The gifts of being and belonging in community are so powerful. And yet, they are not always obvious as we rush through our days. Here at St. Tim’s I’ve noticed the powerful and sometimes, hidden, gifts of community. For example, the power of being community with and for one another is clear at our weekly book study on Tuesday evening, as we discuss race, racism, and our Christian faith in our country. I have seen how people have been open to and challenged one another; I have experienced vulnerability and compassion when sharing stories of pain and hope while talking about our book, The Cross and the Lynching Tree. I have seen the power of being community with and for one another here at St. Tim’s, when friends reach out to offer prayer and care, maybe a meal or a warm embrace, even the courage to talk about an immediate need or to ask for help. To know the gifts of community requires that we pause, we notice, we give thanks. To know the gifts of community is to show up, be present, listen, rejoice, or grieve together. To know the gifts of community is to give ourselves to one another—not in superficial ways, but in deep ways, which does not mean in grandiose ways, but, rather, in small, consistent ways.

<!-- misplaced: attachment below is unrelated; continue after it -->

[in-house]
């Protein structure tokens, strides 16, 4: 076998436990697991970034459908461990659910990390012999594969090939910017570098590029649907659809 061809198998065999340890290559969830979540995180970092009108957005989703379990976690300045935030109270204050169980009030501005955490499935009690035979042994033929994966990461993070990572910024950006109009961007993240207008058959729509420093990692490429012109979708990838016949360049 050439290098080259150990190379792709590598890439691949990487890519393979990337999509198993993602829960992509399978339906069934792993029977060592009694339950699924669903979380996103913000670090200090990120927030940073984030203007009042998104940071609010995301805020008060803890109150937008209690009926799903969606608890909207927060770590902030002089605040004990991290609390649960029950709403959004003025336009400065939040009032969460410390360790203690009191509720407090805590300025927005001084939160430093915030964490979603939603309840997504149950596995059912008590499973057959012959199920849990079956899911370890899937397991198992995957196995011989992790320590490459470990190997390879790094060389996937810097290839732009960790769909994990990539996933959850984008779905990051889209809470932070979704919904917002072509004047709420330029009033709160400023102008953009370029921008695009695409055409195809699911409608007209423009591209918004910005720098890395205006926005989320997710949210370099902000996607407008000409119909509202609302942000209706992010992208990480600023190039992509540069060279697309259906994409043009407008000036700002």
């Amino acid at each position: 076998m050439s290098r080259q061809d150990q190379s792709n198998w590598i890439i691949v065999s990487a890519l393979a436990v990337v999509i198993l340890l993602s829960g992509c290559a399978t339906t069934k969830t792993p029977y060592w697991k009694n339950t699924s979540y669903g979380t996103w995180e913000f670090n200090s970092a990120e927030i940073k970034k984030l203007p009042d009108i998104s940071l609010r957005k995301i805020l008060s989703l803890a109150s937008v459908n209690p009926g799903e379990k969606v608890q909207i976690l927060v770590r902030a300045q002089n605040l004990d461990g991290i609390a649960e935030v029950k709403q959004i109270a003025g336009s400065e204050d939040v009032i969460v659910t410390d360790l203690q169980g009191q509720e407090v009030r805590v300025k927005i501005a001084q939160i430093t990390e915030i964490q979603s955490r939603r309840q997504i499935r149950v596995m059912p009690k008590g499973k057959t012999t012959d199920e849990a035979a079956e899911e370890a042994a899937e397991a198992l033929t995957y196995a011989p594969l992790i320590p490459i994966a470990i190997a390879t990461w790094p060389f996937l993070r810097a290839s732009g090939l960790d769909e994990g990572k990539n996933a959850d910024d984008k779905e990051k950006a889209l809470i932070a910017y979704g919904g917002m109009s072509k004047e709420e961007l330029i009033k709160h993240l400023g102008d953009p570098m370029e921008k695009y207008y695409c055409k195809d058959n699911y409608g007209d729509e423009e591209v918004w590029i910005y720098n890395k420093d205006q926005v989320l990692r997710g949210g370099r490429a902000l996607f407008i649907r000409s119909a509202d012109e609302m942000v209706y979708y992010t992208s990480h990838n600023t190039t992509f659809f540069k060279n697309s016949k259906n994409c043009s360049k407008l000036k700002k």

This Sunday we will baptize a child of God and welcome another person into the Body of Christ. We will be asked to care for this person, to help them grow in faith and as a human. We will pledge our support to offer hope, patience, love, kindness, mercy, encouragement—we will pledge to offer ourselves to one another. To be, in short, community with and for one another. Yes, it is a deep gift to give our lives to one another and to ask something of each other—all the while, knowing that we are needed. Yes, you are needed. We need one another. God needs you. Can you believe it? All loving, creator of the universe, needs and desires you. And it is precisely because life is known in relationship, in community, that it could be no other way. God, who is relationship (Father, Son, and Holy Spirit), calls us all into deeper community—not for ourselves, but for the life of this world. So, come, see how these waters of baptism, these waters of life, are for you, for me, for all. We are made new, not to live isolated lives, but to give or life to and for and with others. Come join this love-life we live together, in community.
See you Sunday